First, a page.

Debilitating, Devastating, Frustrating: Words to Live By? conducted a survey, “COPD In America,” in which they asked people to describe COPD in one word. The results are fascinating.

First of all, as you can see from the graphic, people mostly used words such as: “Tiring.” “Frustrating.” “Debilitating.” “Hell.” “Horrible.” “Terrible.”

I can agree. These may be negative words, but they are honest answers. COPD is all of these bad feelings. Being sick, being limited, being frustrated, and being tired are all horrible parts of life with this disease. It can be hell.

But – yet – look closer at this graphic and you can see other words scattered in among these and they're like little drops of hope sprinkling the page:


What a wonderful word, encompassing so many different meanings. May we accept ourselves as we are. We are worthy. May we accept our lives and adapt to new ways of doing things. May we accept our new purposes and goals.


Another great word, humbling is. I know that Merriam-Webster's defines the verb as “to destroy the power, independence, or prestige of” but I like to imagine it as their definition for the noun humble, “1. not proud or haughty: not arrogant or assertive. 2: reflecting, expressing, or offered in a spirit of deference.” I have gone through a process of realizing my place in the world – or, more aptly, to turn it around and say I've realized how great and wonderful the earth and the heavens are. I reflect in deference on it, on myself and my life, and allow the slowing down of my world to come.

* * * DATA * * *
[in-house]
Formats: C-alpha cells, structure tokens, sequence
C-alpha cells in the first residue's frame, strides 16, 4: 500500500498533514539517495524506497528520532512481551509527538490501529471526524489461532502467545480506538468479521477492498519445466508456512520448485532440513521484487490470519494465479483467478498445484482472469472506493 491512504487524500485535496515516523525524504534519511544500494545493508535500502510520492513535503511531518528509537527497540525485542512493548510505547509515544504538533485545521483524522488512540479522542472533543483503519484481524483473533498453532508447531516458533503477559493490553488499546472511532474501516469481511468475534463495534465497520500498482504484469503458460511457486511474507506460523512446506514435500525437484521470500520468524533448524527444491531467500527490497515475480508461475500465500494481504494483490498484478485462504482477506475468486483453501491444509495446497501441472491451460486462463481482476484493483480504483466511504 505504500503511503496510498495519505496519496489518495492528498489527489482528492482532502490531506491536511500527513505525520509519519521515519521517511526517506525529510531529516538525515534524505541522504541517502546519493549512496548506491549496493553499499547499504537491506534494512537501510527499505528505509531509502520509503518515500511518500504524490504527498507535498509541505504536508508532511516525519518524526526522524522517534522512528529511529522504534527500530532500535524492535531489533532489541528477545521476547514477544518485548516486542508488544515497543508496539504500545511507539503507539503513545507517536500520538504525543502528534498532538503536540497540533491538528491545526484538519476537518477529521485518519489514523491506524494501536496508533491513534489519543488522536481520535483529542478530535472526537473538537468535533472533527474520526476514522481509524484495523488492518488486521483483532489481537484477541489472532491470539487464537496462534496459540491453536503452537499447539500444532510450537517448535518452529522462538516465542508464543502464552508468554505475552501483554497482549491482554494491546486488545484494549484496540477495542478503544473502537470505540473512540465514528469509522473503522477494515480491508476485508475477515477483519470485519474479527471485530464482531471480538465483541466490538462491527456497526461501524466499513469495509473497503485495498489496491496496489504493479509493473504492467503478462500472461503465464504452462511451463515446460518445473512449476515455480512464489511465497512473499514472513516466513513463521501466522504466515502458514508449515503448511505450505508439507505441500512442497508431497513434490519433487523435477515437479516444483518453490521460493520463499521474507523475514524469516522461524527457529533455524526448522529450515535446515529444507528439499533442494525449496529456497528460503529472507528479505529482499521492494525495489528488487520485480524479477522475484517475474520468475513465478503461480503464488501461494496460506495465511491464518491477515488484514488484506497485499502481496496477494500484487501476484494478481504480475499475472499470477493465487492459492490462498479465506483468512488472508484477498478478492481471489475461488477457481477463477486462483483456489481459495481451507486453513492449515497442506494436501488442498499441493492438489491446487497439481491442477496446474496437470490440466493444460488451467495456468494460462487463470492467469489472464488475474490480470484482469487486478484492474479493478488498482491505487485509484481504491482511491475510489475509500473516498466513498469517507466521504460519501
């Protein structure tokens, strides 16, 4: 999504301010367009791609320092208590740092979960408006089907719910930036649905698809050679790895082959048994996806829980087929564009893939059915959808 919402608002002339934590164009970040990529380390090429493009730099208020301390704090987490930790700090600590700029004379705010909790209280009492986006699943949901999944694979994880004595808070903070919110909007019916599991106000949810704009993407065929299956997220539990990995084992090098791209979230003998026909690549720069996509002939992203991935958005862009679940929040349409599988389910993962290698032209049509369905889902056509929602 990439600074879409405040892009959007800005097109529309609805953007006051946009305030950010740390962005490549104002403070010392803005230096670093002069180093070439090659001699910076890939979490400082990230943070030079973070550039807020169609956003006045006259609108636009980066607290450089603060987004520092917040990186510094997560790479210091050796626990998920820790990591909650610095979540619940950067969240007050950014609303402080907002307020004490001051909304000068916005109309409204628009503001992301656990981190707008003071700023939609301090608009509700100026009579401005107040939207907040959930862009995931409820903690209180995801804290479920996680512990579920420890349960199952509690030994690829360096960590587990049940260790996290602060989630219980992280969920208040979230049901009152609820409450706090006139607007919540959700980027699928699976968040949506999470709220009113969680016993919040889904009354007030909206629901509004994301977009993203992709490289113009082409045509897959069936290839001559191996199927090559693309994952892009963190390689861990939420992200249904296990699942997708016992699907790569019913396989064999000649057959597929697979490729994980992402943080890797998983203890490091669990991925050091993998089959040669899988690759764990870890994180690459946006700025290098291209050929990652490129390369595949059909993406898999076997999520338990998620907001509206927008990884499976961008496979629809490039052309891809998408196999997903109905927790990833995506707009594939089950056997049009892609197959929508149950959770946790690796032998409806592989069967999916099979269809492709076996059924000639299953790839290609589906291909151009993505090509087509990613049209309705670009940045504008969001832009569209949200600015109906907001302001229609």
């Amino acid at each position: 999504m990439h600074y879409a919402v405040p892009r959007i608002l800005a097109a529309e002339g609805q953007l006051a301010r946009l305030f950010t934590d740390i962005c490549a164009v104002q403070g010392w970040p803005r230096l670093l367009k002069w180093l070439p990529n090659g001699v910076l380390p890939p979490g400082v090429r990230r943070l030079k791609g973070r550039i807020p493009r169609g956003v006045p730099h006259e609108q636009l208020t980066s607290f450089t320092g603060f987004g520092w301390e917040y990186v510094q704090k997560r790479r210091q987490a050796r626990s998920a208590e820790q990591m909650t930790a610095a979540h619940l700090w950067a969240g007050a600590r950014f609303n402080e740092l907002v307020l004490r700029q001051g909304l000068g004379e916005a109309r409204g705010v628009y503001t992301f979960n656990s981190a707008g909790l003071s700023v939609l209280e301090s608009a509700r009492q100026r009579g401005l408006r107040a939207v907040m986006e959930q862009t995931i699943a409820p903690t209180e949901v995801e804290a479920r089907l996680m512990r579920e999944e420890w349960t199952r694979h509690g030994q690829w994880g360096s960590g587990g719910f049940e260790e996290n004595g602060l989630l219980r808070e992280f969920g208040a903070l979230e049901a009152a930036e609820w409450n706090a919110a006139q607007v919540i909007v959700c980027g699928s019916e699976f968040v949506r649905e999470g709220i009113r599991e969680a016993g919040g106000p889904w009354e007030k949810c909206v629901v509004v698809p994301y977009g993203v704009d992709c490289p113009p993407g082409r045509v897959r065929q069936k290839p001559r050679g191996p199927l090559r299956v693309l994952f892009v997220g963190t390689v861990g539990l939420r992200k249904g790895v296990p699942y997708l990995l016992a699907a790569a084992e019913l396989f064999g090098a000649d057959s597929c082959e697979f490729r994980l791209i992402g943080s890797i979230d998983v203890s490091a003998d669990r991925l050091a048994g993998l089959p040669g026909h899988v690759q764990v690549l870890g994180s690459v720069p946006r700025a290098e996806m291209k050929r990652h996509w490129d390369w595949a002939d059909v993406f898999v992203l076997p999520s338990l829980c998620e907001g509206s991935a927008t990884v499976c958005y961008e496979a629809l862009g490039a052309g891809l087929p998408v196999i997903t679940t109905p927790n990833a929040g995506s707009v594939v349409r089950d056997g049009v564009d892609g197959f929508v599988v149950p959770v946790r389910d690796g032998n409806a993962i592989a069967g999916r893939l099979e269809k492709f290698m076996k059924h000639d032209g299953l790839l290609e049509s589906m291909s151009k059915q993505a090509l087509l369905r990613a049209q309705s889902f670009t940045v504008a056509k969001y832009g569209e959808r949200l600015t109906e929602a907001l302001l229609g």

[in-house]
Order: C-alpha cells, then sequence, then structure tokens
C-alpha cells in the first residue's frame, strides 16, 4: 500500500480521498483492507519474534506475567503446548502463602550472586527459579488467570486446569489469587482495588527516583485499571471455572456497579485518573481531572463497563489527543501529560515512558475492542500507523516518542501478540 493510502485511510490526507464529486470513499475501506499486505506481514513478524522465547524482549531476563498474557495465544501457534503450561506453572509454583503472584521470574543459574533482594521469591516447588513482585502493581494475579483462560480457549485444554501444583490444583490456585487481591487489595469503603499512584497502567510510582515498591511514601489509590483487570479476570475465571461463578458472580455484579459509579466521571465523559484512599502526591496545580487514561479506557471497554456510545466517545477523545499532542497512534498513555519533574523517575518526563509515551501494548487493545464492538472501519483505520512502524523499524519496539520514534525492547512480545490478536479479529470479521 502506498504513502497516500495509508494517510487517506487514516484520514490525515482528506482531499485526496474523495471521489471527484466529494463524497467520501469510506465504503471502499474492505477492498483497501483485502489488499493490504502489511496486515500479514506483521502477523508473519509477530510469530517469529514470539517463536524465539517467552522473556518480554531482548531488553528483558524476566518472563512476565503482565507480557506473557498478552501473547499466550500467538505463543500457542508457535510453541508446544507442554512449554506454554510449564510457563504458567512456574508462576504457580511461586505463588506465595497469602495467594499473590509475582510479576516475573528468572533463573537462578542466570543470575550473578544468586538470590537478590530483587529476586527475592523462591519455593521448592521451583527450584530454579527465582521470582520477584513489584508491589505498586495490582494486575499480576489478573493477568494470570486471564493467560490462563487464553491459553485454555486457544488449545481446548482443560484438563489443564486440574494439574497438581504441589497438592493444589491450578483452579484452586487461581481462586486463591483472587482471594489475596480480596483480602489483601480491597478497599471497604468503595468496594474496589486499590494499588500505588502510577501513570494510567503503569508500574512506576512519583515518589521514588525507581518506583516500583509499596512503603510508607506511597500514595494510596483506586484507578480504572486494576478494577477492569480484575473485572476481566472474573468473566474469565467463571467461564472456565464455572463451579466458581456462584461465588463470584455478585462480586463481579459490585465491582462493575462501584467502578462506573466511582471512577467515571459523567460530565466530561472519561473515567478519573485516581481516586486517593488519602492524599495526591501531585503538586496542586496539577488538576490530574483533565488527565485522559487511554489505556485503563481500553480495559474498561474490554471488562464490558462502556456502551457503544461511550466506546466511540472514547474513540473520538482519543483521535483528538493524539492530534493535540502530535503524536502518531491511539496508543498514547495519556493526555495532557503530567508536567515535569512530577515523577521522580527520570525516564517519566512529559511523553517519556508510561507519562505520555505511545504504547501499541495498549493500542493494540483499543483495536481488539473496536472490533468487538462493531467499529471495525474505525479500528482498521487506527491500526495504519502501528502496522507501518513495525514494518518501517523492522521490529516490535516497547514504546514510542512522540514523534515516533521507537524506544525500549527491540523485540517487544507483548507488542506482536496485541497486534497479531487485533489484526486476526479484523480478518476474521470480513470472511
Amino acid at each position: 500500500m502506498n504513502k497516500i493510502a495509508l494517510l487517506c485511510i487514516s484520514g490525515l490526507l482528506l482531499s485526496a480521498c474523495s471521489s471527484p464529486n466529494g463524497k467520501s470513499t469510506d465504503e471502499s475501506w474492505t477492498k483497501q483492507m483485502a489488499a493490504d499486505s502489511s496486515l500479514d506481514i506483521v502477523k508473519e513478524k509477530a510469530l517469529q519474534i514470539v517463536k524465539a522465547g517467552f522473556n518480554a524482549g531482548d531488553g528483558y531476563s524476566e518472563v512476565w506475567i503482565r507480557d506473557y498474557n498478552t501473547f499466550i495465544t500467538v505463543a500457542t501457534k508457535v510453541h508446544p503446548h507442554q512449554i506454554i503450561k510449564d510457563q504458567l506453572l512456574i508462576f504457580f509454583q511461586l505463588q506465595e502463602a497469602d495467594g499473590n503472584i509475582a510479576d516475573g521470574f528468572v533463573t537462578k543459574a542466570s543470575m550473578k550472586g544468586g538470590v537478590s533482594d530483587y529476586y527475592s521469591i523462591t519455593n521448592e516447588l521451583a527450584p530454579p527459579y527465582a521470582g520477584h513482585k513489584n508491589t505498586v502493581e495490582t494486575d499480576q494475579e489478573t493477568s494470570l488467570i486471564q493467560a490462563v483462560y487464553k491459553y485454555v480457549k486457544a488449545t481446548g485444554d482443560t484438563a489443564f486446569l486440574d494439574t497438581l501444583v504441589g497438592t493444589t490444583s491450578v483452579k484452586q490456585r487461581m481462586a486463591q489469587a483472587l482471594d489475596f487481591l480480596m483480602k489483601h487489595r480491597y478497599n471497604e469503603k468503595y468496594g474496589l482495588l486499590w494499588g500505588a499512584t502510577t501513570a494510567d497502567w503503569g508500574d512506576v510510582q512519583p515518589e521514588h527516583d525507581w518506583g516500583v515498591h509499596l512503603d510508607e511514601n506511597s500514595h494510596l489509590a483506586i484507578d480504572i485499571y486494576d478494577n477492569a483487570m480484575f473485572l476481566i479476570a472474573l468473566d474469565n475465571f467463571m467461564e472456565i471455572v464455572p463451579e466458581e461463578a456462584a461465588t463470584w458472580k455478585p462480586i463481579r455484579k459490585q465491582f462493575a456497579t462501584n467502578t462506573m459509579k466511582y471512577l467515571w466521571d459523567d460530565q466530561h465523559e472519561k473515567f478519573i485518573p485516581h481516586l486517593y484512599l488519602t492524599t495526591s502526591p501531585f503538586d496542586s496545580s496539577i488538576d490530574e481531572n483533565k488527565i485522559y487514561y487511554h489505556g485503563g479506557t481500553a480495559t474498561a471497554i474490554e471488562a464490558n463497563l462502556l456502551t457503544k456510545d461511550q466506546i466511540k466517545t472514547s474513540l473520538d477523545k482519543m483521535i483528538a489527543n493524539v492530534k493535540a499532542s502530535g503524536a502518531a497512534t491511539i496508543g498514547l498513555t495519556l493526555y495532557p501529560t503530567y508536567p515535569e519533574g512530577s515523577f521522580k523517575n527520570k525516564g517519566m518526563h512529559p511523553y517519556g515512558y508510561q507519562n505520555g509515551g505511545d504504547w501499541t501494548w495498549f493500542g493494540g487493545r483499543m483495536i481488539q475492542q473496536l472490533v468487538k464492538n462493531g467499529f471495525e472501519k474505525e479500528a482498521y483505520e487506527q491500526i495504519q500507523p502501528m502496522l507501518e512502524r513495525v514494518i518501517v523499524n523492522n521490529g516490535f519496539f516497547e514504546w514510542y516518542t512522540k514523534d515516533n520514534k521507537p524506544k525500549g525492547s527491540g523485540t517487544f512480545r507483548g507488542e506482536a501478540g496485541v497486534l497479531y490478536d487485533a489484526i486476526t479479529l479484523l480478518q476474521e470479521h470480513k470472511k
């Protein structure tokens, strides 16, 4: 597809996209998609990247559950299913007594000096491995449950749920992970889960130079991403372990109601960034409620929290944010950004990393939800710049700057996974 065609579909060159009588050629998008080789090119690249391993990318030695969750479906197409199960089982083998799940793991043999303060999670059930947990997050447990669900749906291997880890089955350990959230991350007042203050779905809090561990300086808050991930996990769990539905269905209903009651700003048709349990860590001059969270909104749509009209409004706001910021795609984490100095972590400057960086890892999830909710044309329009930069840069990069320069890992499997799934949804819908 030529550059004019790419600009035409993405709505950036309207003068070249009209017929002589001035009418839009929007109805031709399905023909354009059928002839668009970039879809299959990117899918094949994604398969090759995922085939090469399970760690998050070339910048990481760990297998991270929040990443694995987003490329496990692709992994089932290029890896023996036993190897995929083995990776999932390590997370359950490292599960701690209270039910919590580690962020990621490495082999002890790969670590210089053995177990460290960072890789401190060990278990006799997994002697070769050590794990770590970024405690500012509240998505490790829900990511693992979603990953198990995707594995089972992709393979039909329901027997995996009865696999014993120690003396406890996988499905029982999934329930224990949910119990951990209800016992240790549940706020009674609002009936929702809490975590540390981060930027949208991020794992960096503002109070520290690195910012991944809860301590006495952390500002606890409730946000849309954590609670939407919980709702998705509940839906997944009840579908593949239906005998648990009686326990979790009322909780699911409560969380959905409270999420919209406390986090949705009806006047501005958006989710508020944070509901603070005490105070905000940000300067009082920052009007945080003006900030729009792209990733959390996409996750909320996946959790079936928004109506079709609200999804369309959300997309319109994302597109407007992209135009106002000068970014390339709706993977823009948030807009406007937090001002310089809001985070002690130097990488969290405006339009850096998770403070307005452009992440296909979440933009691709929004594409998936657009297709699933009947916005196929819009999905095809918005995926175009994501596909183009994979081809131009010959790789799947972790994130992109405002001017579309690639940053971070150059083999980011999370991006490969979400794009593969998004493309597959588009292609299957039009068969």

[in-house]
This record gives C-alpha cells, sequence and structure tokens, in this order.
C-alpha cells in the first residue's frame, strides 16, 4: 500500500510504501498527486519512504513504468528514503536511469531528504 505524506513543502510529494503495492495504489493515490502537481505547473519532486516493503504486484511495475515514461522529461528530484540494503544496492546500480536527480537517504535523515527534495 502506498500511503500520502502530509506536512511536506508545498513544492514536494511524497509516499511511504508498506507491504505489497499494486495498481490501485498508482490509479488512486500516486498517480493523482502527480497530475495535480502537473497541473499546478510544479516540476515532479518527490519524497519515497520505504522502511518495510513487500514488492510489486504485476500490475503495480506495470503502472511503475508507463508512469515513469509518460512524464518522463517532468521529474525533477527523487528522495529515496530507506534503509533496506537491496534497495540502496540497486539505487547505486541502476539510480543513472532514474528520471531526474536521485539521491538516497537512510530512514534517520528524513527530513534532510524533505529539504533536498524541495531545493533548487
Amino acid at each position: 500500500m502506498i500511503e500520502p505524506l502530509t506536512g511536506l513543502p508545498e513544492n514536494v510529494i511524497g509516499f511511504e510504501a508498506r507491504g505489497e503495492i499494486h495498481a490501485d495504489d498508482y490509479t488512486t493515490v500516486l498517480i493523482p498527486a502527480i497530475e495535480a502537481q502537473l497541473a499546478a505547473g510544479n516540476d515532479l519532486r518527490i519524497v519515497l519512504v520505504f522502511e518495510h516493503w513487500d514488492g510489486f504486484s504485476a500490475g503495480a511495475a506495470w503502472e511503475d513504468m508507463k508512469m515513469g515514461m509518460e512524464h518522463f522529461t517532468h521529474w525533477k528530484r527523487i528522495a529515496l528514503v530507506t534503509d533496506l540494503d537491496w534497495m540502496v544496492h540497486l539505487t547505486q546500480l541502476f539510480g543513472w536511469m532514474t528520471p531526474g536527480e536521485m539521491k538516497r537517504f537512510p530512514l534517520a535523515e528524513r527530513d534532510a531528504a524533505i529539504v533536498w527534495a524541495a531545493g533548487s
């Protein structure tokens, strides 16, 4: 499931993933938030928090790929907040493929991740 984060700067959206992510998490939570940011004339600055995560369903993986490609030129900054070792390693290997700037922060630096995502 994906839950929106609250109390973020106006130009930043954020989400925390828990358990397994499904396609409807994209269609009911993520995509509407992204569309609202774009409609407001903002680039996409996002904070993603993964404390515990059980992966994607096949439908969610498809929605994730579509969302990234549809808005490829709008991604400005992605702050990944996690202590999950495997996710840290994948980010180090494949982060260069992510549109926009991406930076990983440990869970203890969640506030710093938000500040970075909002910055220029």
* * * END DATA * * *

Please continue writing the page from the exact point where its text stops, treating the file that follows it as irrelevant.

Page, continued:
I can see the people who submitted this phrase as nodding their heads and assuring us they're doing okay. “It'll be okay,” is one of the most soothing sentences in English. May we all do okay. May we all be okay.


A beautiful word that I like to think a caregiver or medical personnel contributed. It does my heart good to think about people learning compassion from us. May all people we encounter grow a little bit more compassionate. May we ourselves keep our compassion.


How lovely to know some of us are coping. We are lucky that as humans we have the ability to adapt and to cope with our circumstances, and the fortune to live at a time where science and medicine can help us do it. May we all be able to cope.


And the last word is my favorite: “Cats.” Actually, that might've been my response. My cats, even the 21 lb Mighty Tiger that likes to sleep on my chest, help me through the bad times. Pets are wonderful boon companions and are helpful to so many of us. But seeing the word “cats” on an online survey is no big surprise; after all, the Internet is for cats.

Breathe easy, everyone, and think of the hopeful words in 2019 and beyond.

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